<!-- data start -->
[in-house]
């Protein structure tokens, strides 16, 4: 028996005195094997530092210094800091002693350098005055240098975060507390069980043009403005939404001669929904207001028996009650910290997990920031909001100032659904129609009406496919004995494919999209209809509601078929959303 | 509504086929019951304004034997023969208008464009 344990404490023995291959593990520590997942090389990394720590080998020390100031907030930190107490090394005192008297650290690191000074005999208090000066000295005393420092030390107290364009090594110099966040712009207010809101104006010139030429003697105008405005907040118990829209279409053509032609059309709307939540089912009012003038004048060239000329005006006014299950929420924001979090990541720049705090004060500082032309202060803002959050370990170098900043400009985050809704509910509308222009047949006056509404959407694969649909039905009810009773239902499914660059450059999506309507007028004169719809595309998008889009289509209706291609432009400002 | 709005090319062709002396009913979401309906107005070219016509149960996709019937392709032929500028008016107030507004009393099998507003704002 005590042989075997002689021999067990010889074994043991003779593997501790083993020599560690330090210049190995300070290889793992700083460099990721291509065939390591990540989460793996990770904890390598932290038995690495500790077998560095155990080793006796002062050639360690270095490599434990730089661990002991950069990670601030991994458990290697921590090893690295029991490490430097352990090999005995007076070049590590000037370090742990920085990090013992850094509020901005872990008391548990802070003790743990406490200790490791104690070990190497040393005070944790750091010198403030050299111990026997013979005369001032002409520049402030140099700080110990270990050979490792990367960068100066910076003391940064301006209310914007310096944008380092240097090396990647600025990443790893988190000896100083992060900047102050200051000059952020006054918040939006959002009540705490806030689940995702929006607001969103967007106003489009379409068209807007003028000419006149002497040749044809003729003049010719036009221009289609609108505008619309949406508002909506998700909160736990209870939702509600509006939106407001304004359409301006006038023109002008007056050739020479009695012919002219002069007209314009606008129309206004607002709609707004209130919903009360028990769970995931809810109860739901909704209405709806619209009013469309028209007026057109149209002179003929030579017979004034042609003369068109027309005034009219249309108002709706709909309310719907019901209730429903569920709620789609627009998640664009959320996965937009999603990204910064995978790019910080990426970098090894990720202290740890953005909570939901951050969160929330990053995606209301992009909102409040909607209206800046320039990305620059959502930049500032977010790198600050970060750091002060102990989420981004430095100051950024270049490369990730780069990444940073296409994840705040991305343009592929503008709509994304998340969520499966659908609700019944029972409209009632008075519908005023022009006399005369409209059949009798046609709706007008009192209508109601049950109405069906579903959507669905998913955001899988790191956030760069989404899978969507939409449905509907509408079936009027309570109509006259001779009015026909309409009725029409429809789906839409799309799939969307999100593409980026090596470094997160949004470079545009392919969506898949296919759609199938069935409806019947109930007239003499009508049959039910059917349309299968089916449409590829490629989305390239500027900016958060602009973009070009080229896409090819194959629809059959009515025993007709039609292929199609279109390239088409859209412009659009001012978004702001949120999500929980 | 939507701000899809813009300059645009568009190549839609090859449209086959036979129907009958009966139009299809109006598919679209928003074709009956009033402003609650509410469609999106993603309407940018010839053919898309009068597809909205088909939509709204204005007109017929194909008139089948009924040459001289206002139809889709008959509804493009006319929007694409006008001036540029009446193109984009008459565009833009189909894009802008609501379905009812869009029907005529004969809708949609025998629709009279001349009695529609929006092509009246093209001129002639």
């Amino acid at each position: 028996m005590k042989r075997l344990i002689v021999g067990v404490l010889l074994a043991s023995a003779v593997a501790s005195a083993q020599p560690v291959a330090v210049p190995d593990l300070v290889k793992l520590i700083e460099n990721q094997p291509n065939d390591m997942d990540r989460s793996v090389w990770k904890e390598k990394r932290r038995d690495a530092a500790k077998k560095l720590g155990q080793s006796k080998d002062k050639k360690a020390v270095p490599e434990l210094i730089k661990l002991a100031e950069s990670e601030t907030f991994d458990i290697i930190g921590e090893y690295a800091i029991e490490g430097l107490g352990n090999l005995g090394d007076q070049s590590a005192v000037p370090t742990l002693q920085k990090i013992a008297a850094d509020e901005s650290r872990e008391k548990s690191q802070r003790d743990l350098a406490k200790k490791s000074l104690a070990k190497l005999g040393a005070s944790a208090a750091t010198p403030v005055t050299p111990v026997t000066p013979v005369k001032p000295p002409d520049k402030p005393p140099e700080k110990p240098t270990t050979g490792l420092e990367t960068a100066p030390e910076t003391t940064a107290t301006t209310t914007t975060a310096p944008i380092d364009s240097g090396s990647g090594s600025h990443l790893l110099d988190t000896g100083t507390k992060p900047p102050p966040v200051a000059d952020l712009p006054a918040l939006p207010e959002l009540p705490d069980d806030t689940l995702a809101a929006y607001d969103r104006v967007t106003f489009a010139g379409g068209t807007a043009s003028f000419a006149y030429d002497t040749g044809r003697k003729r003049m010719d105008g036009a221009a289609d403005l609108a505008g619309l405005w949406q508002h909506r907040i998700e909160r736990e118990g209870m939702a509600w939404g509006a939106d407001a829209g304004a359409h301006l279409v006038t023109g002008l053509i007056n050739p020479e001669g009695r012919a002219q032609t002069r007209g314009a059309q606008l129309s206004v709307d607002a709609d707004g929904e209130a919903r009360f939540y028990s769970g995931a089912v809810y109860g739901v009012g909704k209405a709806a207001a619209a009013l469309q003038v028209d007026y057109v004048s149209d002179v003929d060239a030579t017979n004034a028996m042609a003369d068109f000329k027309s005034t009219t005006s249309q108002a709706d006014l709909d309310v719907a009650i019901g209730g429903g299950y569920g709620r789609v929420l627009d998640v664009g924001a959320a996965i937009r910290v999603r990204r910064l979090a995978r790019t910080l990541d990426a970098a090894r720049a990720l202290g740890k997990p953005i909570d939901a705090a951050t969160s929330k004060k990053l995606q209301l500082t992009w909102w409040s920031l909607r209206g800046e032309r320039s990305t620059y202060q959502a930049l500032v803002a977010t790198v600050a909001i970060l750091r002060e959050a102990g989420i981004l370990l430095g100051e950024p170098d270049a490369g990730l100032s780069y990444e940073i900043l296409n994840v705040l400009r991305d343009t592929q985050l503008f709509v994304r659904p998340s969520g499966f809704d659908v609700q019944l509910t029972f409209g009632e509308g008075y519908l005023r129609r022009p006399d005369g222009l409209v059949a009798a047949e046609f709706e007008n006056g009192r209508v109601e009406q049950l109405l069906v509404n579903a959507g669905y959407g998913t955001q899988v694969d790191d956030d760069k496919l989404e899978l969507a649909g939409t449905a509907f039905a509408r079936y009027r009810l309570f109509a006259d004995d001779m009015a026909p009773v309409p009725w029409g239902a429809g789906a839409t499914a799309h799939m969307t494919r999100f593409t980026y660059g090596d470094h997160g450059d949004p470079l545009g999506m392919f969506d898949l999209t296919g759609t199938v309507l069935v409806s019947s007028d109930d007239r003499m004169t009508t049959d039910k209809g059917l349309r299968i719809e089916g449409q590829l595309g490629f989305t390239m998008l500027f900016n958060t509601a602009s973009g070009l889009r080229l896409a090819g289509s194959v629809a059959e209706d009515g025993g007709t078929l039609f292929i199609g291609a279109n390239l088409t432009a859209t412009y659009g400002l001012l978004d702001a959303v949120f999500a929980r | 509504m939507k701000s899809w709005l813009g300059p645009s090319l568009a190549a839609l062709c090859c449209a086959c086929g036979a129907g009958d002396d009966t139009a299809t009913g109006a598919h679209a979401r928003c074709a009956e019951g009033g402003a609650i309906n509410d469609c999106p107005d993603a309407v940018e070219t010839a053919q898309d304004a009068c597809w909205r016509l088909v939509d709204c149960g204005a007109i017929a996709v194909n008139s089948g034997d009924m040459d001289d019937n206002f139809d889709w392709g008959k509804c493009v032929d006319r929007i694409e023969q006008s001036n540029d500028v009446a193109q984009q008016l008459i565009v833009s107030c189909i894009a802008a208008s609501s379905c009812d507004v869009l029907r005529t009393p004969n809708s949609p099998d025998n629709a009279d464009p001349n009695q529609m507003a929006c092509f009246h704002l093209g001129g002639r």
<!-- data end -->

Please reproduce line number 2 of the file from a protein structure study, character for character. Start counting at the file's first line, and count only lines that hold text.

């Protein structure tokens, strides 16, 4: 028996005195094997530092210094800091002693350098005055240098975060507390069980043009403005939404001669929904207001028996009650910290997990920031909001100032659904129609009406496919004995494919999209209809509601078929959303 | 509504086929019951304004034997023969208008464009 344990404490023995291959593990520590997942090389990394720590080998020390100031907030930190107490090394005192008297650290690191000074005999208090000066000295005393420092030390107290364009090594110099966040712009207010809101104006010139030429003697105008405005907040118990829209279409053509032609059309709307939540089912009012003038004048060239000329005006006014299950929420924001979090990541720049705090004060500082032309202060803002959050370990170098900043400009985050809704509910509308222009047949006056509404959407694969649909039905009810009773239902499914660059450059999506309507007028004169719809595309998008889009289509209706291609432009400002 | 709005090319062709002396009913979401309906107005070219016509149960996709019937392709032929500028008016107030507004009393099998507003704002 005590042989075997002689021999067990010889074994043991003779593997501790083993020599560690330090210049190995300070290889793992700083460099990721291509065939390591990540989460793996990770904890390598932290038995690495500790077998560095155990080793006796002062050639360690270095490599434990730089661990002991950069990670601030991994458990290697921590090893690295029991490490430097352990090999005995007076070049590590000037370090742990920085990090013992850094509020901005872990008391548990802070003790743990406490200790490791104690070990190497040393005070944790750091010198403030050299111990026997013979005369001032002409520049402030140099700080110990270990050979490792990367960068100066910076003391940064301006209310914007310096944008380092240097090396990647600025990443790893988190000896100083992060900047102050200051000059952020006054918040939006959002009540705490806030689940995702929006607001969103967007106003489009379409068209807007003028000419006149002497040749044809003729003049010719036009221009289609609108505008619309949406508002909506998700909160736990209870939702509600509006939106407001304004359409301006006038023109002008007056050739020479009695012919002219002069007209314009606008129309206004607002709609707004209130919903009360028990769970995931809810109860739901909704209405709806619209009013469309028209007026057109149209002179003929030579017979004034042609003369068109027309005034009219249309108002709706709909309310719907019901209730429903569920709620789609627009998640664009959320996965937009999603990204910064995978790019910080990426970098090894990720202290740890953005909570939901951050969160929330990053995606209301992009909102409040909607209206800046320039990305620059959502930049500032977010790198600050970060750091002060102990989420981004430095100051950024270049490369990730780069990444940073296409994840705040991305343009592929503008709509994304998340969520499966659908609700019944029972409209009632008075519908005023022009006399005369409209059949009798046609709706007008009192209508109601049950109405069906579903959507669905998913955001899988790191956030760069989404899978969507939409449905509907509408079936009027309570109509006259001779009015026909309409009725029409429809789906839409799309799939969307999100593409980026090596470094997160949004470079545009392919969506898949296919759609199938069935409806019947109930007239003499009508049959039910059917349309299968089916449409590829490629989305390239500027900016958060602009973009070009080229896409090819194959629809059959009515025993007709039609292929199609279109390239088409859209412009659009001012978004702001949120999500929980 | 939507701000899809813009300059645009568009190549839609090859449209086959036979129907009958009966139009299809109006598919679209928003074709009956009033402003609650509410469609999106993603309407940018010839053919898309009068597809909205088909939509709204204005007109017929194909008139089948009924040459001289206002139809889709008959509804493009006319929007694409006008001036540029009446193109984009008459565009833009189909894009802008609501379905009812869009029907005529004969809708949609025998629709009279001349009695529609929006092509009246093209001129002639």